This guiding question borrows from the title of a collection of essays, “WHAT ARE people FOR” by agrarian writer, Wendell Berry. It is provocative because it calls our values into question and challenges assumptions. Our conversations and activities at AIRE have recently asked a similar question out of the same vein– What is solar for?
Jeff Deal and I had the great pleasure to speak to a group of Ancilla College faculty and students, members of the Poor Handmaids for Jesus Christ community, and to community members at large on September 24, 2019. Our Lapen Lecture topic was energy, given that this community had worked a miracle of sorts by
I’ve just drafted a wide-ranging paper dealing critically with our present incumbent energy system, its undemocratic characteristics and ecologically dangerous methods, and on the other hand an energy transition that “ought to be.” I’m putting forth the argument that energy transition, in addition to being the more obviously technical project, is also a social project.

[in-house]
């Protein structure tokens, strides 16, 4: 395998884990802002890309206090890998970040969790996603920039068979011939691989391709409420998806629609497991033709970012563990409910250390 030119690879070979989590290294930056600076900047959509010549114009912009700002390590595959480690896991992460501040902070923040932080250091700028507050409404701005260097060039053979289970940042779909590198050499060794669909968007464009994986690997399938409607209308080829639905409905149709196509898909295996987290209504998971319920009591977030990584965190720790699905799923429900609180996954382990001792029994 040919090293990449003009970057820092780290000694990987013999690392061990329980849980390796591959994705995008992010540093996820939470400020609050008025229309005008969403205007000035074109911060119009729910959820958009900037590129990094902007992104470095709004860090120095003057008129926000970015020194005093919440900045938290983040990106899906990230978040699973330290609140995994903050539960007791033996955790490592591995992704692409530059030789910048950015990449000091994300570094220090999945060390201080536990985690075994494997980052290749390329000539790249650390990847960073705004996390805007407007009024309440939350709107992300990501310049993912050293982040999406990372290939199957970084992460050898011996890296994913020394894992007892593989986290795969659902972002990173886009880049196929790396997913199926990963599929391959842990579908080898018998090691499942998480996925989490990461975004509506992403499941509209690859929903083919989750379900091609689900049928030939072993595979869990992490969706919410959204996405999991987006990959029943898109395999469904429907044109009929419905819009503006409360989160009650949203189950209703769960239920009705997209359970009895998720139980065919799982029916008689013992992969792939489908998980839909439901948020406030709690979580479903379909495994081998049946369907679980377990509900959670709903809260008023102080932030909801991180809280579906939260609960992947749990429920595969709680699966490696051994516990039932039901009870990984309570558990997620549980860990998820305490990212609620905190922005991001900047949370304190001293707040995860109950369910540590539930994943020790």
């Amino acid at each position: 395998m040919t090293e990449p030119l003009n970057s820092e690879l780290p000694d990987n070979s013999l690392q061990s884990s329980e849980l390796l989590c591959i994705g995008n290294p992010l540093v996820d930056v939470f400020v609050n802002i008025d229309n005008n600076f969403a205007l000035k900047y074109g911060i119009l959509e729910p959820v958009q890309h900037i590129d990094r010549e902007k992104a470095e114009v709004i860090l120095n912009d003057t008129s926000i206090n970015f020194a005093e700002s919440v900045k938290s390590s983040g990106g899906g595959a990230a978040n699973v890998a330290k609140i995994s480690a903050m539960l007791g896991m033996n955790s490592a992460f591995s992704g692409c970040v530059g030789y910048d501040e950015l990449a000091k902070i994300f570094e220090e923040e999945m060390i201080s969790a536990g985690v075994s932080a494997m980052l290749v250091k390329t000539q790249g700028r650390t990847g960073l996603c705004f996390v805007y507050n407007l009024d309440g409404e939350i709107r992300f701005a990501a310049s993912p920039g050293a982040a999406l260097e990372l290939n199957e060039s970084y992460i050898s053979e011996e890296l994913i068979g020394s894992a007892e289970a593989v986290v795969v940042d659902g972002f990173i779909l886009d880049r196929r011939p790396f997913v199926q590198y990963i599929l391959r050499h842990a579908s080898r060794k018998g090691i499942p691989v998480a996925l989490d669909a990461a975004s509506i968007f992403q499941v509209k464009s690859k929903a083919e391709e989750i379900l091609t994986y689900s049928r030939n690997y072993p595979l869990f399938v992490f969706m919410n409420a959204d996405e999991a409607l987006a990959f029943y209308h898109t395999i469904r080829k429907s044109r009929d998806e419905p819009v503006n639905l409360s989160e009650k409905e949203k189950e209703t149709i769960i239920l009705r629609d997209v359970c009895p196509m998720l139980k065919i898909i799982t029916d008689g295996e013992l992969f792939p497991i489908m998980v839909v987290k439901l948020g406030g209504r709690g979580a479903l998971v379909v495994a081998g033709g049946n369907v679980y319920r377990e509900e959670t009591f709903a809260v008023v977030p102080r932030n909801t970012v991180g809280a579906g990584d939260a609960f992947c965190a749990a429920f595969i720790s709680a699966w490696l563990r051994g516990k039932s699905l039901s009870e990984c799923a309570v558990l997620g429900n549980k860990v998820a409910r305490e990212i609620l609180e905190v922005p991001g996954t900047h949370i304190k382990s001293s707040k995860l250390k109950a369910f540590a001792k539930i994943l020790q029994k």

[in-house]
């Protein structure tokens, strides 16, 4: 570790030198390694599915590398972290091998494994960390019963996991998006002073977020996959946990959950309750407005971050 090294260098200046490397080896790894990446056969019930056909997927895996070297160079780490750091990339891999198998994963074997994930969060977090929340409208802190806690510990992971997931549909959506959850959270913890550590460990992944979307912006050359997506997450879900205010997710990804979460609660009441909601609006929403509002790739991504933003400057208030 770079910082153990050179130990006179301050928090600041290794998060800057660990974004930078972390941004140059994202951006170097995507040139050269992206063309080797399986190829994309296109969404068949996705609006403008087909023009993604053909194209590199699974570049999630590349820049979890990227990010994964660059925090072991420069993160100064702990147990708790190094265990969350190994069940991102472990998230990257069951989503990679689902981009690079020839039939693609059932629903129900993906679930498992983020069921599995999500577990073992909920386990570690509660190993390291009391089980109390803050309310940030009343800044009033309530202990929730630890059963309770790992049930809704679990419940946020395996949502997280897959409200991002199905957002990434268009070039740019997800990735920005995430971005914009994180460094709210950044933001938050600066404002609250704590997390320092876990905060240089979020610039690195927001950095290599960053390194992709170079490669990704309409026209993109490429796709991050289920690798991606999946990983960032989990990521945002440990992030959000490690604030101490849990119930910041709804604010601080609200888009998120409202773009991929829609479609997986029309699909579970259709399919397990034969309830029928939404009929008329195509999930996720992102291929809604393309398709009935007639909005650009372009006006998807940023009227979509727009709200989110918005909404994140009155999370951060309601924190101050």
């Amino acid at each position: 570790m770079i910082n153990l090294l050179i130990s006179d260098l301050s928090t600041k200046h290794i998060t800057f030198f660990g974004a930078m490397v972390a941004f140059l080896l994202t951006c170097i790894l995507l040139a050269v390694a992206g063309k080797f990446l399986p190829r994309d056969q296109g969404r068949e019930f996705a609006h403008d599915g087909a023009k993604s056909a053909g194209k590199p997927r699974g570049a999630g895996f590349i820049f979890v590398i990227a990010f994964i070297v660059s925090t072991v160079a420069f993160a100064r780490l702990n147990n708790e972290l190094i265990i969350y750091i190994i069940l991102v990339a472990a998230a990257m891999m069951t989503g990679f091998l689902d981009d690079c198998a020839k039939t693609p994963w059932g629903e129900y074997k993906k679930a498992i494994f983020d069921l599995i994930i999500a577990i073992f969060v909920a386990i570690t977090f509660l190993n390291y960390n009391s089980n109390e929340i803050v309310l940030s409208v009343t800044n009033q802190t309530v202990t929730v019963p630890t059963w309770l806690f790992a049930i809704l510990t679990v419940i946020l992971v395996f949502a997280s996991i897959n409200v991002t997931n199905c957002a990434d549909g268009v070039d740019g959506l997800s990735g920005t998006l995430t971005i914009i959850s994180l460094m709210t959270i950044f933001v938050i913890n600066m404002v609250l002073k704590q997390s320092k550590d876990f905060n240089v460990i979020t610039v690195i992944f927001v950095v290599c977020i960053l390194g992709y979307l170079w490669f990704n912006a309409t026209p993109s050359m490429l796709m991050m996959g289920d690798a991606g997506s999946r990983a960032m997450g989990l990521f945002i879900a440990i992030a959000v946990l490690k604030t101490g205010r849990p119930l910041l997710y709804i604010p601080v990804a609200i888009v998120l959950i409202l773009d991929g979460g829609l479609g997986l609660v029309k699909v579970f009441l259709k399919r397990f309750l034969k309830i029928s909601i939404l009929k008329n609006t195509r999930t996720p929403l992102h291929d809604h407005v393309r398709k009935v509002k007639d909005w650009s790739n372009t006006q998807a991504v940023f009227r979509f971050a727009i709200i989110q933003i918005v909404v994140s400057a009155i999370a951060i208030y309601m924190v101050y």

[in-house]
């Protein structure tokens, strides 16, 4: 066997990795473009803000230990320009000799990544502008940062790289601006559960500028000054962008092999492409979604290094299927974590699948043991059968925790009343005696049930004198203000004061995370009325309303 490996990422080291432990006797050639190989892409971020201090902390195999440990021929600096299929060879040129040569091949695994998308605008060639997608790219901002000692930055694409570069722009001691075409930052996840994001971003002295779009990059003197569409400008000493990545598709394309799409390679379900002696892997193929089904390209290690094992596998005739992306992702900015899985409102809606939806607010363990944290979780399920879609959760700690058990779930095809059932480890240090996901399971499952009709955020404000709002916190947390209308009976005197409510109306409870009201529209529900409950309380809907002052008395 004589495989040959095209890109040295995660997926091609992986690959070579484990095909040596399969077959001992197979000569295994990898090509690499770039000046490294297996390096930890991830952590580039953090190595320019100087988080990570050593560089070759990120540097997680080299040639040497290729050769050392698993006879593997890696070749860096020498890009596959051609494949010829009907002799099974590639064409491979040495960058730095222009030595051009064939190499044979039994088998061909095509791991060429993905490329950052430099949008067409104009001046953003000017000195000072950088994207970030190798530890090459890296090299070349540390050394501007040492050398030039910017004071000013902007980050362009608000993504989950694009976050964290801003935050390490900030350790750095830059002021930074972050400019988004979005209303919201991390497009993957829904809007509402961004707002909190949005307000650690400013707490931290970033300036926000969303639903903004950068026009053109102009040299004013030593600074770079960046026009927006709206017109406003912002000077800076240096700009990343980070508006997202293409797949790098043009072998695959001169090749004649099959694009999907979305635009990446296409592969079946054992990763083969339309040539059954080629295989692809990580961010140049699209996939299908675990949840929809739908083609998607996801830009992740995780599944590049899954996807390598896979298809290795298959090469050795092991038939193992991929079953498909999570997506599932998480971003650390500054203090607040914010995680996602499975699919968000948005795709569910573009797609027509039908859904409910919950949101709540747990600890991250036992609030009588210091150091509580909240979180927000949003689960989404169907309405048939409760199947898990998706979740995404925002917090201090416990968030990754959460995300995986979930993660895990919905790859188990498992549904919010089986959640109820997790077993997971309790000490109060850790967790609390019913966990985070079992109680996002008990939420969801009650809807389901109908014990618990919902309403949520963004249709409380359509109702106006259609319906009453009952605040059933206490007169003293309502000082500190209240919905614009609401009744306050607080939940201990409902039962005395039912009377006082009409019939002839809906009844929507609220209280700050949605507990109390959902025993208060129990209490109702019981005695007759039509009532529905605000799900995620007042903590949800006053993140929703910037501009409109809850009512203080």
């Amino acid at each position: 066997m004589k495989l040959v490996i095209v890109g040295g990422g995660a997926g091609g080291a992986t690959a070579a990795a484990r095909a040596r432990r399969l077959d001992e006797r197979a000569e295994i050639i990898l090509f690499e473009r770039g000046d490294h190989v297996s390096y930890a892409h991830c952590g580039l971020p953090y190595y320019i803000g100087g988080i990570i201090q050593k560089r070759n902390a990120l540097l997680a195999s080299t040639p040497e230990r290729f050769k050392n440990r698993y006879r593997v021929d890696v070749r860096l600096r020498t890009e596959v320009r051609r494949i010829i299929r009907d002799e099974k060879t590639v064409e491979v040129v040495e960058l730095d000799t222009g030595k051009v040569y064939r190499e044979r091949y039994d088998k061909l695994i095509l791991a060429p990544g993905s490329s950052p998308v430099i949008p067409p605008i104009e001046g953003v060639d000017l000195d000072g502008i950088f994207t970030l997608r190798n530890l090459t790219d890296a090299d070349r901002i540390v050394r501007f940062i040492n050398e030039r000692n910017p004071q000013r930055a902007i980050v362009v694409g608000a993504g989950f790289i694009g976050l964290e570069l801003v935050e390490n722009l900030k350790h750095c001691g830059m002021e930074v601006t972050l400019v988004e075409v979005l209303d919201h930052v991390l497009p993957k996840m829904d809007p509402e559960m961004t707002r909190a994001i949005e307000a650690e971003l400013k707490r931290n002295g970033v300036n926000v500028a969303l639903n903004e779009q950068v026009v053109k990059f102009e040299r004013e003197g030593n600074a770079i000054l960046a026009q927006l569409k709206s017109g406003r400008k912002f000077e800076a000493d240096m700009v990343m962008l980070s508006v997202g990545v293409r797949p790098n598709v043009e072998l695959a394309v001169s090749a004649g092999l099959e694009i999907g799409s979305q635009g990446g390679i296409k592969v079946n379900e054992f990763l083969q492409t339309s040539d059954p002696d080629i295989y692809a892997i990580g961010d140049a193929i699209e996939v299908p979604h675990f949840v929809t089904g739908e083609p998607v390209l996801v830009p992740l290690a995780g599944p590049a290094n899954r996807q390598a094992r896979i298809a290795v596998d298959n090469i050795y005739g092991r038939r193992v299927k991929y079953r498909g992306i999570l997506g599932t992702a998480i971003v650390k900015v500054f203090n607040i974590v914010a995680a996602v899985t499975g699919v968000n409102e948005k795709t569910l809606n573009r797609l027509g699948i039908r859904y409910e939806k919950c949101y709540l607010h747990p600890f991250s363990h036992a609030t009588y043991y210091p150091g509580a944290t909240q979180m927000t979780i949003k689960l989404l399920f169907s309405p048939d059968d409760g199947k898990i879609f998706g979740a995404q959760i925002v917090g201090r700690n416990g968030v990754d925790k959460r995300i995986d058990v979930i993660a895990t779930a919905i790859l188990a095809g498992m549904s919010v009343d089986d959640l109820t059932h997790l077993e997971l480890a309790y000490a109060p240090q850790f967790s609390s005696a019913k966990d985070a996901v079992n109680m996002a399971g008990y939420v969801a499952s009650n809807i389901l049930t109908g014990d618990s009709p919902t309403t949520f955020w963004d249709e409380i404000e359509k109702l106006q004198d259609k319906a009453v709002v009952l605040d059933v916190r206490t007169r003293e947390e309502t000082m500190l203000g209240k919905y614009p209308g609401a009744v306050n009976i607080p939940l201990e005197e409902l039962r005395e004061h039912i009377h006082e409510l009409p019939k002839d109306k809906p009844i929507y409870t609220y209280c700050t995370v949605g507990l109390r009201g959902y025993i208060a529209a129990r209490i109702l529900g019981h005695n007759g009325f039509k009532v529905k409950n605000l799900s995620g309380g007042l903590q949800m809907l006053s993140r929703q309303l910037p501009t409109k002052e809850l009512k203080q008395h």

John Farrell, whom we consider to be one of the leading thinkers on community solar, wrote this 2010 report,, which we think is worth reposting for benchmarking and reflection. Participation and ownership were the key things we wanted to experiment with in our project described in the report. This was at a time (wow, 8
AIRE’s interest in community-owned renewable energy is grounded in the idea of rights and justice in the most basic sense. That is, we ought to have the right to choose clean, green, renewable energy, and further we ought to have the right to choose how and by whom it’s generated. Similarly, and on a more